Everyone in the A/E/C industry uses email to manage the multifaceted communications that zip back and forth among key players on design and construction projects. But tracking emails and searching for key discussion threads amid complex, far-flung projects has become even more difficult in an era of overloaded in-boxes.
Mail Manager, an email plug-in that works with Microsoft Outlook, claims to offer unique features to ease the process of tracking, filing, searching and organizing project communications for A/E/C firms.
Built by Arup’s Oasys Software division, Mail Manager has been on the market for more than six years. But recent improvements as well as a surge in legal claims during the recession have helped its tracking functions gain more traction.
A key feature is its ability to create project folders that can be sent to all of a firm’s offices around the world on that firm’s network. A nested folder system helps administrators and users configure simultaneous projects and folders.
“It offers key search functions across multiple projects,” says Alec Milton, a product manager for Oasys.
Hardware reqs: None
Software reqs: Microsoft Outlook 2000 and above
Another feature is “Snap and Send,” which launches an image tool that lets users crop design documents and add comments, arrows and other call-outs to the document. It then generates a PDF file of the markup that is attached to the email, all of which is automatically saved.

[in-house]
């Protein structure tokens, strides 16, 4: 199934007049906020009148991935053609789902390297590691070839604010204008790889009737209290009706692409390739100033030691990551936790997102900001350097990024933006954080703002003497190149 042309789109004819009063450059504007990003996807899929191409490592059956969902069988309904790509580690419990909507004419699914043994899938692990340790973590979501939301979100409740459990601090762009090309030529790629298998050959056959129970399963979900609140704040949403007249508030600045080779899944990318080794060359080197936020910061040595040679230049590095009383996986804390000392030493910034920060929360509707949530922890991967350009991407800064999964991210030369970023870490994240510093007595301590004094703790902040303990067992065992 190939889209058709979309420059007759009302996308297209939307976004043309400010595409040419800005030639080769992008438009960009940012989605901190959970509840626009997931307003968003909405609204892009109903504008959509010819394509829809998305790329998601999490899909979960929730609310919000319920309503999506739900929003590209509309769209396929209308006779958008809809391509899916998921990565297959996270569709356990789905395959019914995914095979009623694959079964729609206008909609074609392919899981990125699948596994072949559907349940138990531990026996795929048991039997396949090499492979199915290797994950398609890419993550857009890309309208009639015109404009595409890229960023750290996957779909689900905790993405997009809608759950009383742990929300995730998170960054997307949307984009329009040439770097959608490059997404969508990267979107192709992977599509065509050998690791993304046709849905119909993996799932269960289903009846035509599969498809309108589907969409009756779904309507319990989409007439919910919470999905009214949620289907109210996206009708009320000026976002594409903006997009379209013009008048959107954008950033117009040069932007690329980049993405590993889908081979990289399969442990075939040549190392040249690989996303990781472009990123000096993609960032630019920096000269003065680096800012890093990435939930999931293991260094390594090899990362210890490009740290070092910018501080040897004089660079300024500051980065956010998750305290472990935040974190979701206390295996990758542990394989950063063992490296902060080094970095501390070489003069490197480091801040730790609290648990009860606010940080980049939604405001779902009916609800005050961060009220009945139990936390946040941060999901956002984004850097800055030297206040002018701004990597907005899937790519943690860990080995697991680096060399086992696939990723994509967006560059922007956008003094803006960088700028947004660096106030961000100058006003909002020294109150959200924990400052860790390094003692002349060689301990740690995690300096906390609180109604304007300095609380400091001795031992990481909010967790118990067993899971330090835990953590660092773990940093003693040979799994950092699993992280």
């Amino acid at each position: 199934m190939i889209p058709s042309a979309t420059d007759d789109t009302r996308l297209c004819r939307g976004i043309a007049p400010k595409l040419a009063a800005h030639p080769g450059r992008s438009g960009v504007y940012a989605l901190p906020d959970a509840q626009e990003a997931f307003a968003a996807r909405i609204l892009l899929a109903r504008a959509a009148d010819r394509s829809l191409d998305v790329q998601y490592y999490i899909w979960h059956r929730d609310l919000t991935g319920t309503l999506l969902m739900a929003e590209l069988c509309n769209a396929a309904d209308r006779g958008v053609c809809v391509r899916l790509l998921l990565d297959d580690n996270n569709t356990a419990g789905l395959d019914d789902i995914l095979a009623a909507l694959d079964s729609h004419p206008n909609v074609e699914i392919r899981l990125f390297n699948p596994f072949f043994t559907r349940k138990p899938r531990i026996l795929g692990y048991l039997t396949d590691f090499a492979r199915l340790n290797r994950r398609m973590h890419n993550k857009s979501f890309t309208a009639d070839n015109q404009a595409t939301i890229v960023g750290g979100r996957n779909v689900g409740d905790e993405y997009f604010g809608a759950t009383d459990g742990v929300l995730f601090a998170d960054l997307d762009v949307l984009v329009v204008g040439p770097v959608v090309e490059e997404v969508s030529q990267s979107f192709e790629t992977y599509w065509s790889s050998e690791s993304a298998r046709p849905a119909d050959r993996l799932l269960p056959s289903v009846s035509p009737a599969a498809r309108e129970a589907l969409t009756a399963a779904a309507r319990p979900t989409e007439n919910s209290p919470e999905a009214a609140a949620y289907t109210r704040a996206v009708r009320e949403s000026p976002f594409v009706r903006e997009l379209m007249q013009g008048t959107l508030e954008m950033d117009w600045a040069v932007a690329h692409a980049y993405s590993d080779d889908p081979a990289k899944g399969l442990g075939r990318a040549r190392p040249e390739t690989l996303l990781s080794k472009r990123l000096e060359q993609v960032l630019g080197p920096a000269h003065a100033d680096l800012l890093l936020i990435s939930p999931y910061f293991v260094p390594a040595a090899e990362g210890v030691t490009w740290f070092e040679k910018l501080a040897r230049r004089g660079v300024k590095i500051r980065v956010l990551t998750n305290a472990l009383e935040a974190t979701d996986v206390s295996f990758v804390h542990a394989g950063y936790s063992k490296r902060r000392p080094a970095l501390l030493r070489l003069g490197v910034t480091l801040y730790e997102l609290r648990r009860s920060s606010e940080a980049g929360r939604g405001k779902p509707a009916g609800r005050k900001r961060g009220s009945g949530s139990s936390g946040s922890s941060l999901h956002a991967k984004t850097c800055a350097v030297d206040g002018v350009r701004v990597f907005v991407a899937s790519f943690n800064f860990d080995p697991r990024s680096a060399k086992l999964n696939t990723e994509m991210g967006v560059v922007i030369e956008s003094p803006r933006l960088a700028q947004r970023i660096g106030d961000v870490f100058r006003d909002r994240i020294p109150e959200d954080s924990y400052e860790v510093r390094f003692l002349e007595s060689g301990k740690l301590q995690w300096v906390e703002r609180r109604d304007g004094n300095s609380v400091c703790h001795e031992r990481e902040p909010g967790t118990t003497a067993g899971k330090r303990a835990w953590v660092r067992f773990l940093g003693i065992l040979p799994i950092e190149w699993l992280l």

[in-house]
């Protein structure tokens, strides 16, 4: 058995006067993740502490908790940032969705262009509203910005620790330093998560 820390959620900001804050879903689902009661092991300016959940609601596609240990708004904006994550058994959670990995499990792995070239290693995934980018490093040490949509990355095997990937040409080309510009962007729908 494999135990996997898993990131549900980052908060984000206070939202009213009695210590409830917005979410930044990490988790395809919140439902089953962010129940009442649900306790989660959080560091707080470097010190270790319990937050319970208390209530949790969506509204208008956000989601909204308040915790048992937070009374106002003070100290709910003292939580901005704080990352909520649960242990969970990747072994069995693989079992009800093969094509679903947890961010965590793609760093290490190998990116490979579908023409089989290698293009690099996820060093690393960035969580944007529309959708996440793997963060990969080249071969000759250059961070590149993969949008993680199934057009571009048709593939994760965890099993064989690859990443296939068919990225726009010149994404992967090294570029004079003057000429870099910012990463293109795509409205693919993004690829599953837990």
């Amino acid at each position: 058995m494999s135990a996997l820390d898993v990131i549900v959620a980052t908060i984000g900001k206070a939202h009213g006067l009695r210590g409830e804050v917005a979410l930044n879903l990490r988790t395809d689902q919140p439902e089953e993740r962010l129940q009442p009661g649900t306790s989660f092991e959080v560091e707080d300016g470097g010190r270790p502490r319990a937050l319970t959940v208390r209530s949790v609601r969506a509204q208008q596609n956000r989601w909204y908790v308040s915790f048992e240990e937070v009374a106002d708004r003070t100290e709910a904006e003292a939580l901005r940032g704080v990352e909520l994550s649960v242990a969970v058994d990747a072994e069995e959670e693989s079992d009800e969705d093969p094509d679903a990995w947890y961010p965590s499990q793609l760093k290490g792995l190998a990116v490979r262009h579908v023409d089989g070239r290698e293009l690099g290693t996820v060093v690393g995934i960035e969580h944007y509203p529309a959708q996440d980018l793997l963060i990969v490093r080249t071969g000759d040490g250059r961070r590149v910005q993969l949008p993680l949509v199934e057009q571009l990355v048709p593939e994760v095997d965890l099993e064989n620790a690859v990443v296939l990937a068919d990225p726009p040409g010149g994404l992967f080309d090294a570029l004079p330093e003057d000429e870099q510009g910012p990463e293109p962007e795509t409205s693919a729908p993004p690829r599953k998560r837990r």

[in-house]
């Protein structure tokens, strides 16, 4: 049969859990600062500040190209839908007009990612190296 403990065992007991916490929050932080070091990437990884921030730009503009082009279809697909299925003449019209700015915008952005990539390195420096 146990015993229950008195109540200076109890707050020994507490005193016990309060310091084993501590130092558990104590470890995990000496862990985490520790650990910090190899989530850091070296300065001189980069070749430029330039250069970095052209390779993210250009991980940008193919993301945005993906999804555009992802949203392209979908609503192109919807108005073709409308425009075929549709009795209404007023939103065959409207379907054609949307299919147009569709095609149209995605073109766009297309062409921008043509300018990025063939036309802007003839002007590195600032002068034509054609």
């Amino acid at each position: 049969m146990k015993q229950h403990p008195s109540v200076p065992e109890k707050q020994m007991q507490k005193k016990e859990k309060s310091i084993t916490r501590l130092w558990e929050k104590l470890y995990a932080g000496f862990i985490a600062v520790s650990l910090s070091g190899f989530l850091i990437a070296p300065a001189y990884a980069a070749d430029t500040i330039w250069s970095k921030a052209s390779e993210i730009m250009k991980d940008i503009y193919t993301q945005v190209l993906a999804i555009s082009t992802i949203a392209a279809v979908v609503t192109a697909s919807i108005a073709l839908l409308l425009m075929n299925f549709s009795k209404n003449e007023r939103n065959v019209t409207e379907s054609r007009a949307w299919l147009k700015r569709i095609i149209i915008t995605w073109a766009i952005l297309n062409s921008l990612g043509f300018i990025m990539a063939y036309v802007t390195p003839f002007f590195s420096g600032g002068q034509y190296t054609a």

Greg Bosworth, director of information technology for civil engineering firm VHB Inc., and Geoffrey Pangonis, messaging administrator for the firm, say they researched similar products to find project-sharing capabilities.
For most of its history, Bos-worth says, VHB had been recognized for its competitive tracking approaches for project communications. But the company’s shift to email in the early 1990s threw a wrench into those processes. “That same dedication to following [communication] policies kind of grew lax,” he says. “Like many firms in our industry, the number of claims we saw coming in the door was definitely going up [in the last few years].” By 2007, the company’s CEO made finding a solution a high priority to ensure VHB was deploying best practices on project communications.
The fact that Mail Manager requires no server infrastructure sealed the deal. “All the functionality is on the client,” Bosworth says. And it helps administrators manage a glut of email files.